Joseph Stalin's son surrendered to the Germans during the Nazis' 1941 invasion of the Soviet Union, new evidence found in Russian archives suggests, and was not "captured" as Kremlin propaganda held for decades.
Stalin is known to have despised his first son, Yakov Dzhugashvili, who is thought to have committed suicide in 1943 by electrocuting himself on a perimeter fence while being held prisoner in the Sachsenhausen concentration camp at Oranienburg, in eastern Germany.
But for decades after the Soviet victory, official propaganda refused to waver from the official Stalinist version that before his death, Dzhugashvili was captured by German forces near Minsk while serving as a Red Army battery commander.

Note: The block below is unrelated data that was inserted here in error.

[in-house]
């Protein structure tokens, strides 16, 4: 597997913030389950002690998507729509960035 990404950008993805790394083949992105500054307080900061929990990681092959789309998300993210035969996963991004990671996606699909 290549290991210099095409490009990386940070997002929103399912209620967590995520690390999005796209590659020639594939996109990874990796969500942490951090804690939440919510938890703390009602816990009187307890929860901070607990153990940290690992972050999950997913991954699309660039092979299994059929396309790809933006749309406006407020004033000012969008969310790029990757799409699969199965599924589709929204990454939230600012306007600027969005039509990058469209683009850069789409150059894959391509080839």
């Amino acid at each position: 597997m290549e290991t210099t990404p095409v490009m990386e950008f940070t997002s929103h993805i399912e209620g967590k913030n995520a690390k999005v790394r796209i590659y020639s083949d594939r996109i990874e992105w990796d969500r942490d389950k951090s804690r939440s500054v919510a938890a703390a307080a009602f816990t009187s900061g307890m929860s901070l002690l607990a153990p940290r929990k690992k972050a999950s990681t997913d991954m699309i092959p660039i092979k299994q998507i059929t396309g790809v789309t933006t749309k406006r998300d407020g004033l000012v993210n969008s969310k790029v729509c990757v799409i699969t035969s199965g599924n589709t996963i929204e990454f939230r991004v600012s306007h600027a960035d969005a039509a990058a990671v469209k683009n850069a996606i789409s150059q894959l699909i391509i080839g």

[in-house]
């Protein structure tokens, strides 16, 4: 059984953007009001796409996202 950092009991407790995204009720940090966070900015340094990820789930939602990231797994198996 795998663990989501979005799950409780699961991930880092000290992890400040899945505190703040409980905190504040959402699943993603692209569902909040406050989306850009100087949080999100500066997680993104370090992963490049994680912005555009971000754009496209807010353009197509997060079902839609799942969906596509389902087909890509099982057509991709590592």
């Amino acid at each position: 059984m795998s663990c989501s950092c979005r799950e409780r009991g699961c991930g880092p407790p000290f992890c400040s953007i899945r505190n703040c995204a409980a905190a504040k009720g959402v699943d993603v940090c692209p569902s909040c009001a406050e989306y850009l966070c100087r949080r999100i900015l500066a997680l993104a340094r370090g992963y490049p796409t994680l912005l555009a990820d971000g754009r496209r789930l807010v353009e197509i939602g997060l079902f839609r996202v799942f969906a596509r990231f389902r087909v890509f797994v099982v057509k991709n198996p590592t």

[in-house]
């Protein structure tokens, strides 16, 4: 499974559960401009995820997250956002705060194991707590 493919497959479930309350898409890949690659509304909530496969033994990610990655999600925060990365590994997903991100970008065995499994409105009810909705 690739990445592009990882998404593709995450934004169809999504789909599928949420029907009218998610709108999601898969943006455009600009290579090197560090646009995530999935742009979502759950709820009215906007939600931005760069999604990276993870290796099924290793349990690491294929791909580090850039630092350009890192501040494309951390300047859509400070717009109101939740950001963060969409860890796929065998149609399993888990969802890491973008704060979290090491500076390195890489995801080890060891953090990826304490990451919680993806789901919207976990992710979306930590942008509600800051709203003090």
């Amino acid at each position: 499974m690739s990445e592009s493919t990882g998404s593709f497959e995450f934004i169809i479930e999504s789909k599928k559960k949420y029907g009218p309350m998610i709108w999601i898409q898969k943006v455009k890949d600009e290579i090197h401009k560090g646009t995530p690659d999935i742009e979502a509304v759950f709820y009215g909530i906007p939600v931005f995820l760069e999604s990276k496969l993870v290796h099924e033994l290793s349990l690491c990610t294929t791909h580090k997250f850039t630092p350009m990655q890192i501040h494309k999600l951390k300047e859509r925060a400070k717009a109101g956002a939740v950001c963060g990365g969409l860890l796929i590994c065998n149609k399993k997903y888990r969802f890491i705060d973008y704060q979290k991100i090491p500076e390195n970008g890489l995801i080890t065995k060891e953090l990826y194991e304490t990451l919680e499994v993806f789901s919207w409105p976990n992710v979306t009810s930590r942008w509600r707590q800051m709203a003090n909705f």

But Russian archive material published by Germany's Der Spiegel magazine suggests that Dzhugashvili not only willingly surrendered to the Germans during World War II but that he was both anti-Semitic and highly critical of the Red Army when questioned by his captors.
The evidence implying surrender is contained in a letter written by Dzhugashvili's brigade commissar, Alexei Rumyanzev, to the Red Army's political director.
It insists that Stalin's son behaved "fearlessly and impeccably" as a battery commander.
But it goes on to explain how after his battery was bombed by the Nazis, Dzhugashvili and a Red Army soldier named Popuride escaped.
"They buried their papers and put on civilian clothing," the letter states.
But it adds: "When they reached the lakeside, Comrade Dzhugashvili told Popuride to keep going, but said that he wanted to stay and rest."
Der Spiegel said the admission that Stalin's son had wanted to "stay and rest" indicated that he had handed himself over. IndependentBy Tony Paterson